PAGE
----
Woman is prematurely deemed dead - twice
JACKSONVILLE, Fla. -Emergency officials are investigating the actions of a rescue crew who pronounced a Florida woman dead of an apparent suicide attempt, though she was discovered alive about two hours later.
Kathryn Hancock-Julien, presumed dead, was on the way to the Jacksonville medical examiner's office Tuesday when a forensic investigator noticed her chin move and police said she appeared to be alive.
The woman was taken to a hospital, where she was pronounced dead again after doctors tried to resuscitate her.
A short time later, she was seen breathing. She was pronounced dead for a third - and final - time after another failed resuscitation attempt.
The internal investigation will focus on whether the rescue crew attempted to resuscitate Ms. Hancock-Julien and why it made the choice, fire department spokesman Tom Francis said.
Nuclear weapon plant is allowed to restart
OAK RIDGE, Tenn. -The Y-12 nuclear weapons plant will be allowed to resume full operations for the first time since a 1994 safety order, the government announced Friday.
"For us, this is a momentous event after eight years, five months and 19 days," said Bill Brumley, the Oak Ridge head of the National Nuclear Security Administration, who signed papers authorizing the restart.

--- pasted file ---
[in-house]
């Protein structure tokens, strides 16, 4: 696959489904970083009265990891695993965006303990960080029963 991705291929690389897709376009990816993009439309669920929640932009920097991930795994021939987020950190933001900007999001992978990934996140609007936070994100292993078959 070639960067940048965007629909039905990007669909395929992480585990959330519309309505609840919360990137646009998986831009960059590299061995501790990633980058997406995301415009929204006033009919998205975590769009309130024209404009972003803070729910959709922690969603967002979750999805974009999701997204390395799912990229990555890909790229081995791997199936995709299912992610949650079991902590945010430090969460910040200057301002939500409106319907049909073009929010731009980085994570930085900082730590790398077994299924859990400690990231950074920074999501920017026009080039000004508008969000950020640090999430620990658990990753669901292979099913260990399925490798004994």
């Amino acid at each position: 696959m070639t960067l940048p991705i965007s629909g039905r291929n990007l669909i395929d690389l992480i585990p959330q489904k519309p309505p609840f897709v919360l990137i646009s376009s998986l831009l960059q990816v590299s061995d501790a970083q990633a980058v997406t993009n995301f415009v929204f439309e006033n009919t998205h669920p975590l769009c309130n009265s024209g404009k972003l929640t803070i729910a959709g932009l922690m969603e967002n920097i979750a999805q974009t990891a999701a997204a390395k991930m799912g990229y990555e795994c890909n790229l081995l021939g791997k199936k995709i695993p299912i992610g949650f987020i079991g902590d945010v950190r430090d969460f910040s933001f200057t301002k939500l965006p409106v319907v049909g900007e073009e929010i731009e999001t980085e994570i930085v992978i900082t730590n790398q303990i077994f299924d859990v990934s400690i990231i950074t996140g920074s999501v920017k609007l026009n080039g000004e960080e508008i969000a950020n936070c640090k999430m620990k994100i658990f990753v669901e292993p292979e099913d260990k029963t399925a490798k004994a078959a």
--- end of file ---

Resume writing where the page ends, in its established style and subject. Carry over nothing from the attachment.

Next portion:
The Department of Energy facility remanufactures warhead parts for the MX missile system and serves as the nation's chief storehouse for weapons-grade uranium.
Feds say man lied about bomb dogs' abilities
ALEXANDRIA, Va. -The federal government Friday arrested a businessman who had provided it with purported bomb-sniffing dogs that were allegedly unable to detect even 50 pounds of dynamite.
Russell Lee Ebersole, 43, was in custody Friday awaiting arraignment next week on fraud and other charges.
Mr. Ebersole is accused of lying about the qualifications of his dogs and their handlers and faking certifications. He did business with several federal agencies, including the State Department and the Federal Reserve.
Mr. Ebersole, the owner of Detector Dogs Against Drugs and Explosives near Winchester, Va., was paid $700,000 for work for the agencies in 2001 and 2002.
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